A once beautiful, ever so lively, welcoming home was gradually becoming a desolate empty, cold and lonely house. 55 Sonia Drive, a beautiful house, with an awful hue of forest green paint job, a huge, immaculate front yard, an even bigger backyard, a carport big enough to hold three cars, two great, brick light post at the end of the driveway that stood like guards protecting a castle, and five grand trees, that seemed as if they stretched for miles. One was an Evergreen tree, another was a Magnolia tree, one was a vibrant Crepe Myrtle, and the last two were Pecan trees.
My brother and I enjoyed climbing them. The backyard was our gigantic playground. We even had a little forest to play in. The home, originally belonging to my grandparents, was like heaven to me. Animals were lounging and playing everywhere. They had this extreme bright, yellow kitchen. Grandma was into sunflowers, so she had Grandpa paint it a ghastly yellow. I think he might have gotten the wrong shade of yellow because it turned out to look more of a banana and a sunflower. There was sunflower wallpaper lining the top of wall where it and the ceiling met.
In the living room, wooden paneled walls, a skylight, the Bat Cave (a fireplace), a cabinet with a glass door that held all of their records and their record player, a white couch with faded pink floral prints on it, it was terribly outdated, and so many little stains on the carpet from messy grandchildren. We always loved going to Grandma and Grandpa’s. In the year 2001, my mother, my brother and I ended up moving to the place that I believed in my mind to be heaven. Living there wasn’t everything I thought it seemed. Things were not as happy as visiting made them look.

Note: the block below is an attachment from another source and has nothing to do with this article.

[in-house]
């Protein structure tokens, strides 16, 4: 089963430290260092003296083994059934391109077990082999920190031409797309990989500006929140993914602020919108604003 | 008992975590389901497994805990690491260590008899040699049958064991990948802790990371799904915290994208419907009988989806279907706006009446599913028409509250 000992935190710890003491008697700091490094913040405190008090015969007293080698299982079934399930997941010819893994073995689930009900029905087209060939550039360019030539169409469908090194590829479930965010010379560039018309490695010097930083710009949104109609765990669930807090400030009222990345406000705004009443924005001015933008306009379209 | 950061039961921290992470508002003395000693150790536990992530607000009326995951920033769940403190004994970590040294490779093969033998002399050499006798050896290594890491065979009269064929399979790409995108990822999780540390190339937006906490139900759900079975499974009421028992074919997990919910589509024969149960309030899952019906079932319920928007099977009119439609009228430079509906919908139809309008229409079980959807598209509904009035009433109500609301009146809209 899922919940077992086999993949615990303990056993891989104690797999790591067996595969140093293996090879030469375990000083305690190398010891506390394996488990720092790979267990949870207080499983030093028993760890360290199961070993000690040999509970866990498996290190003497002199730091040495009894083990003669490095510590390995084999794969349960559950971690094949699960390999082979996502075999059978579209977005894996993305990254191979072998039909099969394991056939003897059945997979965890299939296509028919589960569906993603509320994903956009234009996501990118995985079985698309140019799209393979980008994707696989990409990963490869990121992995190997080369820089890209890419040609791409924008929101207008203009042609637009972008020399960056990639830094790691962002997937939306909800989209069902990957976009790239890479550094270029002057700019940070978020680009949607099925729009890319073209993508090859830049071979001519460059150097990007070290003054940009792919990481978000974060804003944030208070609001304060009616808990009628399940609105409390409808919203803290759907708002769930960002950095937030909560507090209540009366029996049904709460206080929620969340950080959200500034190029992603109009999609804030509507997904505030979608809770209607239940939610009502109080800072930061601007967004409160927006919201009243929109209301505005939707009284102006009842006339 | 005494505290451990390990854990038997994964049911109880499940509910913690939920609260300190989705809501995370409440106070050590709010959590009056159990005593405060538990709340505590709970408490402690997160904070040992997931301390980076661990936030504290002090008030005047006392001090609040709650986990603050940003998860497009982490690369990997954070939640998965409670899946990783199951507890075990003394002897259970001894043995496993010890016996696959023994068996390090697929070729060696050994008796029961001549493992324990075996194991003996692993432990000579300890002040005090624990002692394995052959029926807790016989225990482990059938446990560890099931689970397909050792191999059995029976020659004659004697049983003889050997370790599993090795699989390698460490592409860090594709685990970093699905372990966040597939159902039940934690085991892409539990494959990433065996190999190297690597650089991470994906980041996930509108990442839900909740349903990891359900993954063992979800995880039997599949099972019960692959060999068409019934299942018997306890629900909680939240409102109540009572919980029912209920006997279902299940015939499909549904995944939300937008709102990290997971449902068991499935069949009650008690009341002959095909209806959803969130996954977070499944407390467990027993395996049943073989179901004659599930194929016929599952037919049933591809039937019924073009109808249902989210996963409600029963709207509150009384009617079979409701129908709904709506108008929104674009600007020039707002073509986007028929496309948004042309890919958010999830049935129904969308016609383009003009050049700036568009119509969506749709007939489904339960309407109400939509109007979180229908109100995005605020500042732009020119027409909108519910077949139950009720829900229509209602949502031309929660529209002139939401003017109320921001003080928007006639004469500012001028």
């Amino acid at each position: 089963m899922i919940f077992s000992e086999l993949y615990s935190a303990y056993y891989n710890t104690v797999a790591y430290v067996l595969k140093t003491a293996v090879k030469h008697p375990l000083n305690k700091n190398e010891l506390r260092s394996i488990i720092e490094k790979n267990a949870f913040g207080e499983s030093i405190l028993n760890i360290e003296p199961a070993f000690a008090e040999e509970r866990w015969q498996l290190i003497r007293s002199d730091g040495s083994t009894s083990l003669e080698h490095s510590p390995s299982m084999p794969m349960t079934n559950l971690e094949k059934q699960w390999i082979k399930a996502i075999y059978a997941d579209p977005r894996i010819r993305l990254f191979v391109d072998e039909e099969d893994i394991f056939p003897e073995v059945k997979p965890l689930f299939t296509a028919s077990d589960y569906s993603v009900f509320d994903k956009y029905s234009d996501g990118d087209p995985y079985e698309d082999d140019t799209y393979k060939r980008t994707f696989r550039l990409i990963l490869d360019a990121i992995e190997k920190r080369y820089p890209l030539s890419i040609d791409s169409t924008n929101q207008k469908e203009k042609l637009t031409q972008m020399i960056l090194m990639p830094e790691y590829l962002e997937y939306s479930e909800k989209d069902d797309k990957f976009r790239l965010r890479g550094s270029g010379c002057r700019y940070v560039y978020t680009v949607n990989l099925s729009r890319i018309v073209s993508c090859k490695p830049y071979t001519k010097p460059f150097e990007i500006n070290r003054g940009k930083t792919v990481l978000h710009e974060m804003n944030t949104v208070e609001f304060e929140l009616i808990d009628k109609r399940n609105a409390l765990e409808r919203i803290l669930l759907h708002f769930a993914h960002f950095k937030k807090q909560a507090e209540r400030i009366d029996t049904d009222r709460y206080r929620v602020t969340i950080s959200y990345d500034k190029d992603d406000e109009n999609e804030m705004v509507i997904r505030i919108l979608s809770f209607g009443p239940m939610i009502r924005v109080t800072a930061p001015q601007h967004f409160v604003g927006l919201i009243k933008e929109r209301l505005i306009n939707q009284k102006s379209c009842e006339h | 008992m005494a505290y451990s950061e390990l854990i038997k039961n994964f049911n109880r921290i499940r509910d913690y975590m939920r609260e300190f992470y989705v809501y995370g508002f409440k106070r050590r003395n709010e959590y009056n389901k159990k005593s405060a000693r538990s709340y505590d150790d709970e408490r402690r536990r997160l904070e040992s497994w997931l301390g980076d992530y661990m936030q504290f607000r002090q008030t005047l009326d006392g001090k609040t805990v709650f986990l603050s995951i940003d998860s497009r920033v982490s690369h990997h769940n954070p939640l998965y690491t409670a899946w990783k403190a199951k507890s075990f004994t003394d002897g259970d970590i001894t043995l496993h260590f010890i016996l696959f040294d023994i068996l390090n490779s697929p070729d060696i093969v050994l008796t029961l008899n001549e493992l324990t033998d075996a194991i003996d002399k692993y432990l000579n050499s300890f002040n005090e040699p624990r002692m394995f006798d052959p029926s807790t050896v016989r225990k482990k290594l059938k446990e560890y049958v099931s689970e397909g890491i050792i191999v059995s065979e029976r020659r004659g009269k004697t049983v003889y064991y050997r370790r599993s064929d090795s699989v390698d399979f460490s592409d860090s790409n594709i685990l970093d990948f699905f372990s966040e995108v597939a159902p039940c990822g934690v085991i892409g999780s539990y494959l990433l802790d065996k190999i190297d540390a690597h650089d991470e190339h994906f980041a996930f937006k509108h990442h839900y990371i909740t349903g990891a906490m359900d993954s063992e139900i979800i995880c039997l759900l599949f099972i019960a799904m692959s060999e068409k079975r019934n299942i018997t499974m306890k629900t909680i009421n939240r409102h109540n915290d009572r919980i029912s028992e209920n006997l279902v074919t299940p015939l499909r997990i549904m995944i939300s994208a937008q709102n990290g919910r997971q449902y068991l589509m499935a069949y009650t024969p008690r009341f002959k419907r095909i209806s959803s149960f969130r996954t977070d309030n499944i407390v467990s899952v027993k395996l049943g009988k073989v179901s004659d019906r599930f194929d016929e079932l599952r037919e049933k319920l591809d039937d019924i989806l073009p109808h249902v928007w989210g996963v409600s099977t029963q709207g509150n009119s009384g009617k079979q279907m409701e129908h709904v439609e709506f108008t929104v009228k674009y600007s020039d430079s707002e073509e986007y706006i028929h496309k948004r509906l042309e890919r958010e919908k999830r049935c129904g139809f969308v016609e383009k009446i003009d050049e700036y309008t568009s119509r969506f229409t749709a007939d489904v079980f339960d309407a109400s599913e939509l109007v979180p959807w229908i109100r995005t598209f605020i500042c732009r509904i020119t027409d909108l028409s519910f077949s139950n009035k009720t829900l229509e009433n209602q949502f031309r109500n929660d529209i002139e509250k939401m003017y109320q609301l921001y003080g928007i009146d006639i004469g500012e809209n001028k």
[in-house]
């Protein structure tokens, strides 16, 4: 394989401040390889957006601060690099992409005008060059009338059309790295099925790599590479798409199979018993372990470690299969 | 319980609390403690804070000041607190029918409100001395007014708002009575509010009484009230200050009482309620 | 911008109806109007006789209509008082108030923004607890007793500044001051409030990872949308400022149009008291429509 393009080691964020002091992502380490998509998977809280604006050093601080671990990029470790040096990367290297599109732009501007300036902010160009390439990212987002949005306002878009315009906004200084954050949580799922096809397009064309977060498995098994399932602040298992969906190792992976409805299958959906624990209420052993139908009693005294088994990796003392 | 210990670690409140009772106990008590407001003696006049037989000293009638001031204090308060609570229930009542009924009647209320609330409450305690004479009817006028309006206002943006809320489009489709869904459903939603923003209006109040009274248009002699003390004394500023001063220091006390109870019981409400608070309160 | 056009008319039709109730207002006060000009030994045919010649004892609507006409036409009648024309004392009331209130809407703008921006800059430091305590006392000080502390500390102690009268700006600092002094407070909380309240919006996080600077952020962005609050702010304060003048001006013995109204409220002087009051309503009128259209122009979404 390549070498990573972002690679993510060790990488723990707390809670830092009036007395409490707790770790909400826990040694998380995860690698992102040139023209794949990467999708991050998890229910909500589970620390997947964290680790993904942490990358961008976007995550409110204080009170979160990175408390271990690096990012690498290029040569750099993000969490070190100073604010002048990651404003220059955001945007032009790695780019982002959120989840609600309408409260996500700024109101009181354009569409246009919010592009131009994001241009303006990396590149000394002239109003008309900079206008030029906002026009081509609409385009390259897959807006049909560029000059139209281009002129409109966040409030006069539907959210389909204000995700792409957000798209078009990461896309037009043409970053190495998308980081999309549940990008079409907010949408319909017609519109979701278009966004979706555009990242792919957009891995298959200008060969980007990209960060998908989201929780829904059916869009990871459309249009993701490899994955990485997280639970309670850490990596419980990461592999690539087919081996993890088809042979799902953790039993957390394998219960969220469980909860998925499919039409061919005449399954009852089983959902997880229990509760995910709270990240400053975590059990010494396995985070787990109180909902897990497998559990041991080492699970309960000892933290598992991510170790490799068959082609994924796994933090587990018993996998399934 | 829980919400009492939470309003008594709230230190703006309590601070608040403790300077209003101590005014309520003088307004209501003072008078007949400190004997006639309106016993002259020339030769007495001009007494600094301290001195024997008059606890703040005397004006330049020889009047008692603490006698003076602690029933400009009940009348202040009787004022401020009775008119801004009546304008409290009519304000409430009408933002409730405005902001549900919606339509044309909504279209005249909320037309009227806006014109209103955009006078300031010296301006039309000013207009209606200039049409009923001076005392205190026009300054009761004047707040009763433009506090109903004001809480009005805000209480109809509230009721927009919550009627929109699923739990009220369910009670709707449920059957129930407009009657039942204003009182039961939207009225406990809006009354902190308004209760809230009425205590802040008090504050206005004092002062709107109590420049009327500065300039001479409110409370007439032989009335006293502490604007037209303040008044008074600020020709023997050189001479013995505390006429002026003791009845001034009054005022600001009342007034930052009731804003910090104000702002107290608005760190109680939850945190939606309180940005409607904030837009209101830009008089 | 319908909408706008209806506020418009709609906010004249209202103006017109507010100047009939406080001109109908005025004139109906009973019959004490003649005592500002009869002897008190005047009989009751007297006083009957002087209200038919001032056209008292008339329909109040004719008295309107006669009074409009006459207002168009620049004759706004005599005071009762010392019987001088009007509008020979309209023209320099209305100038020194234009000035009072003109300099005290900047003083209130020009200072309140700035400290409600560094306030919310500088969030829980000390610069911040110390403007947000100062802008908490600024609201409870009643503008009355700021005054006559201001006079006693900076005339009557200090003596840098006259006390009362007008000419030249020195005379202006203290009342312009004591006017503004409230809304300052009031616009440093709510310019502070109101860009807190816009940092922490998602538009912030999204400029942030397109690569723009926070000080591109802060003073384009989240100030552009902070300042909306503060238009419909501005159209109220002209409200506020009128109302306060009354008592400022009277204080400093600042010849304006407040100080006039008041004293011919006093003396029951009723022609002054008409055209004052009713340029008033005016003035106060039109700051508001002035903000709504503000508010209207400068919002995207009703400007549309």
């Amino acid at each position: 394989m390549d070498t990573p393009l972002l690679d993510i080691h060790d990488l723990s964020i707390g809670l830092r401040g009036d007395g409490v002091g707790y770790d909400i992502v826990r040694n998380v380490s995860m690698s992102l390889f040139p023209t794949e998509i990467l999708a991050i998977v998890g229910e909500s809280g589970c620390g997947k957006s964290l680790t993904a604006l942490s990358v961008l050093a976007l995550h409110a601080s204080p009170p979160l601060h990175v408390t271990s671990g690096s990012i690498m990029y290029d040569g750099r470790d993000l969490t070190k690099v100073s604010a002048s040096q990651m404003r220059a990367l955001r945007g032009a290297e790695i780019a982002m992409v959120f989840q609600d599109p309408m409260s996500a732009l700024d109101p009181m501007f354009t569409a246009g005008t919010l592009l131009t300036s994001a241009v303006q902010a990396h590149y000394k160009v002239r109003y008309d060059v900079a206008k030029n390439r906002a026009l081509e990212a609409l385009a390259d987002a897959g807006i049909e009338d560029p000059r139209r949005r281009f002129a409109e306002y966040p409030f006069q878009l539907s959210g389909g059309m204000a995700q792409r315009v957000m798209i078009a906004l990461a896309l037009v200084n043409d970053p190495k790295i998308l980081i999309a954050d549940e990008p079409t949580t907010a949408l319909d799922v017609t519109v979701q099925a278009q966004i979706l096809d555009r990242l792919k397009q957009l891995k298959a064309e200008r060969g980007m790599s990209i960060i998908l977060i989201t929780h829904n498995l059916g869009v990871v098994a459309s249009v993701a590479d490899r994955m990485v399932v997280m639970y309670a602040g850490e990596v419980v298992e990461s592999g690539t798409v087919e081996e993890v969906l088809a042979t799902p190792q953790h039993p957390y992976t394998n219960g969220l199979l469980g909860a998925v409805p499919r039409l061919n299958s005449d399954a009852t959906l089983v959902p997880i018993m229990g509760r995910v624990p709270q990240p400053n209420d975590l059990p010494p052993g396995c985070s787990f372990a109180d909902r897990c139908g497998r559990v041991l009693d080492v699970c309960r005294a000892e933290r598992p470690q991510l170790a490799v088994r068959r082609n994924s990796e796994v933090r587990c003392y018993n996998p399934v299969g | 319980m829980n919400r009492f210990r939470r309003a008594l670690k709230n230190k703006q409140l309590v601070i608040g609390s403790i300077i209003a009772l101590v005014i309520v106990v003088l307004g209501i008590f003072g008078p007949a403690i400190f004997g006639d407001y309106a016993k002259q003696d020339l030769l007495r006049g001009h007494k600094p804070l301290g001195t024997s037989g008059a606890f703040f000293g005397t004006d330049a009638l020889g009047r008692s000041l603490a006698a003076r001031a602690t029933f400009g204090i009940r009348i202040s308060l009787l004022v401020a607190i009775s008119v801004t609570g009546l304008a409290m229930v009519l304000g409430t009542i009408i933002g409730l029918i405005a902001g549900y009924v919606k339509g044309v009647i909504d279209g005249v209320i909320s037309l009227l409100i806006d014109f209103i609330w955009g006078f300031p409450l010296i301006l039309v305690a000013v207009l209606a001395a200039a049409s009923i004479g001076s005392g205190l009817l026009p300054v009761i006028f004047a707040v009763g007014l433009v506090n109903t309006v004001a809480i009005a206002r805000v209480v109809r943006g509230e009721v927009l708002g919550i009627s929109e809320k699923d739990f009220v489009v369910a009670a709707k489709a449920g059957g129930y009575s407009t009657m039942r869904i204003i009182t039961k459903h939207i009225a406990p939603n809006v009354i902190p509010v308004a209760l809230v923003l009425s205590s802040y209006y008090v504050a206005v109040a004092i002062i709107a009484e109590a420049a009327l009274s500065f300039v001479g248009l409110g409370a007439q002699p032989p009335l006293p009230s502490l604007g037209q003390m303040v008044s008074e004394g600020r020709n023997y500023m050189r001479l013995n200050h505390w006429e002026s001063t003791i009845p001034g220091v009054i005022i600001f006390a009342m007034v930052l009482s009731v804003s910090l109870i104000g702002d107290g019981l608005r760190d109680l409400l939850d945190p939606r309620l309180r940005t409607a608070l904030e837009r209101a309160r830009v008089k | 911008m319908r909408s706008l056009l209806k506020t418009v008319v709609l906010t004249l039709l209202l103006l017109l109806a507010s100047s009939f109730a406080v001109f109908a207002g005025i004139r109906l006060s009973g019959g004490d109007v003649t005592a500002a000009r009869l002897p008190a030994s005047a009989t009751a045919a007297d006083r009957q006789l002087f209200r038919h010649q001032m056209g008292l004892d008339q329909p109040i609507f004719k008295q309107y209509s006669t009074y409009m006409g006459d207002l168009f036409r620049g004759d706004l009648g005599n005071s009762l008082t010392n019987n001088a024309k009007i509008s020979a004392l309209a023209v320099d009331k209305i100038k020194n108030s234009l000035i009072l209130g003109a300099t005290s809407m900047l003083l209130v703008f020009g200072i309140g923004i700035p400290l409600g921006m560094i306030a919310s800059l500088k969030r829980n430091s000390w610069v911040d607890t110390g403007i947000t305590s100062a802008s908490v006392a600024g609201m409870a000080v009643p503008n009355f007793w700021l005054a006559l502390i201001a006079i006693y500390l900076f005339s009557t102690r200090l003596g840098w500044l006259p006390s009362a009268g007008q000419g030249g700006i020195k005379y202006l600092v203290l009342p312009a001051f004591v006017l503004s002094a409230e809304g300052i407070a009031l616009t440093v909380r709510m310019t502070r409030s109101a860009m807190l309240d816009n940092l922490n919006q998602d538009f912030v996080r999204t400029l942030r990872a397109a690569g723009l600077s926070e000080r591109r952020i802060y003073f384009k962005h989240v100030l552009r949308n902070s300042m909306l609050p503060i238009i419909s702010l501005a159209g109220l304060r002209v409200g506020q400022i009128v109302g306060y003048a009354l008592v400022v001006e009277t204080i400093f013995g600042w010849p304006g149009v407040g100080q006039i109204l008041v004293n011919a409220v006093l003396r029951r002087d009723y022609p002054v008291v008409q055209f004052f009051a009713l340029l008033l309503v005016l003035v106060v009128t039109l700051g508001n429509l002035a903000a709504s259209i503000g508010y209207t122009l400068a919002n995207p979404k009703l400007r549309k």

Not long after, Grandma left. She was ready to pursue her dreams and go forth and start her career in child services. It was just us and Grandpa. I thought it was good. As the time passed, I started to realize it was not. Everyday things grew a little bit quieter, lonely, and distant. A home was now just another house on the block. Grandpa was slowly growing into a bitter old man. The angrier he became, the sadder the house became. He stayed cooped up in his tiny little room. A small room that connected the house to the guest apartment. It was also painted the horrible bright yellow.
A few plates with paintings of cats on them were still hanging on the walls. A round table stood by the door. On it sat multiple empty cans of Budweiser. He never left the room unless it benefited himself. He would always cook dinner, but he would never eat anything. All he got was another beer, and jar of peanut butter then back to his chamber for the night. He became hard to tolerate. Nothing seemed to appease him anymore. Everything you did was wrong because it wasn’t done his way. It seemed that as he started to become bitter, and sad, and fall apart, so did the house.
The shingles roof needed replacing, the ceiling, in the kitchen started leaking, the sewage system started to fail. It was becoming too much to handle. The house was starting to come apart at the seams. It started to feel more like living in a prison, and I was merely a prisoner with a private cell. I did not want to be there. I would try to leave as often as possible, even if it was to go for a walk down the street. Then, one day, he left. He never looked back. Everything he knew of that house he walked away from. He left it all within those walls.
Shortly after he left, the house was left for dead. Things began to worsen, so soon after, we left too. We could no longer live in the place we once held so near and dear to our hearts and called home. A once joyous house felt so dead, lifeless, and hopeless. The house that I made and held my fondest memories in was a place no more, for me. Although, leaving the greatest home I knew was sad, it was also relieving. It was great to leave a home that was not so sad and lonely. It was the start of a new journey, in a new home, which meant there were plenty more memories that I got to make.